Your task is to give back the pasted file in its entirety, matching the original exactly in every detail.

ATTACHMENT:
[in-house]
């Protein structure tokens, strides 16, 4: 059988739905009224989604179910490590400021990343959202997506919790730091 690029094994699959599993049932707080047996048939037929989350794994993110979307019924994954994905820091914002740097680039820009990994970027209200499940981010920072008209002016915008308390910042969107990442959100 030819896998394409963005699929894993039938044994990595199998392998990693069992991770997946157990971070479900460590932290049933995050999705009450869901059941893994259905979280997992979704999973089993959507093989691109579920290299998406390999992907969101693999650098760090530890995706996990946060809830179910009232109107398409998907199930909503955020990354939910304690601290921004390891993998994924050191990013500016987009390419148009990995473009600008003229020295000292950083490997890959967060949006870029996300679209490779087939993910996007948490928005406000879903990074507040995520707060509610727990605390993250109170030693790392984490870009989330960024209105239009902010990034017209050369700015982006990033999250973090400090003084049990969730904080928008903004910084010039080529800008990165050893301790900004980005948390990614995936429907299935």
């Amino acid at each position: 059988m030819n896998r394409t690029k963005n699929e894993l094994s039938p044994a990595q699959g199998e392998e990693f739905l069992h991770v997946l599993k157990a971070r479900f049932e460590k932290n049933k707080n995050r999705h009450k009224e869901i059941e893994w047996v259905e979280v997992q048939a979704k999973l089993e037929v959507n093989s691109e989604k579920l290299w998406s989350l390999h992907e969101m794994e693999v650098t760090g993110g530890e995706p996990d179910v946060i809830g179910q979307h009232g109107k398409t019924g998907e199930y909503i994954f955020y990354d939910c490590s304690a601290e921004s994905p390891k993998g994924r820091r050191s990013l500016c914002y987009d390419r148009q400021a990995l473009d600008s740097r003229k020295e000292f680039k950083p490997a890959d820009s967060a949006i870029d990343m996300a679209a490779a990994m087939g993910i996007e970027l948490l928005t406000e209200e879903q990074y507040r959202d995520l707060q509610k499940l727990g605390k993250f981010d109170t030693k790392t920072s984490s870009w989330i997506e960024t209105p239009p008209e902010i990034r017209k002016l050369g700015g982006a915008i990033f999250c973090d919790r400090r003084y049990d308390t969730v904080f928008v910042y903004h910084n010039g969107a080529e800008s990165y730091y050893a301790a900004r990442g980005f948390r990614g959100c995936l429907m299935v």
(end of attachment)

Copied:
[in-house]
């Protein structure tokens, strides 16, 4: 059988739905009224989604179910490590400021990343959202997506919790730091 690029094994699959599993049932707080047996048939037929989350794994993110979307019924994954994905820091914002740097680039820009990994970027209200499940981010920072008209002016915008308390910042969107990442959100 030819896998394409963005699929894993039938044994990595199998392998990693069992991770997946157990971070479900460590932290049933995050999705009450869901059941893994259905979280997992979704999973089993959507093989691109579920290299998406390999992907969101693999650098760090530890995706996990946060809830179910009232109107398409998907199930909503955020990354939910304690601290921004390891993998994924050191990013500016987009390419148009990995473009600008003229020295000292950083490997890959967060949006870029996300679209490779087939993910996007948490928005406000879903990074507040995520707060509610727990605390993250109170030693790392984490870009989330960024209105239009902010990034017209050369700015982006990033999250973090400090003084049990969730904080928008903004910084010039080529800008990165050893301790900004980005948390990614995936429907299935």
């Amino acid at each position: 059988m030819n896998r394409t690029k963005n699929e894993l094994s039938p044994a990595q699959g199998e392998e990693f739905l069992h991770v997946l599993k157990a971070r479900f049932e460590k932290n049933k707080n995050r999705h009450k009224e869901i059941e893994w047996v259905e979280v997992q048939a979704k999973l089993e037929v959507n093989s691109e989604k579920l290299w998406s989350l390999h992907e969101m794994e693999v650098t760090g993110g530890e995706p996990d179910v946060i809830g179910q979307h009232g109107k398409t019924g998907e199930y909503i994954f955020y990354d939910c490590s304690a601290e921004s994905p390891k993998g994924r820091r050191s990013l500016c914002y987009d390419r148009q400021a990995l473009d600008s740097r003229k020295e000292f680039k950083p490997a890959d820009s967060a949006i870029d990343m996300a679209a490779a990994m087939g993910i996007e970027l948490l928005t406000e209200e879903q990074y507040r959202d995520l707060q509610k499940l727990g605390k993250f981010d109170t030693k790392t920072s984490s870009w989330i997506e960024t209105p239009p008209e902010i990034r017209k002016l050369g700015g982006a915008i990033f999250c973090d919790r400090r003084y049990d308390t969730v904080f928008v910042y903004h910084n010039g969107a080529e800008s990165y730091y050893a301790a900004r990442g980005f948390r990614g959100c995936l429907m299935v």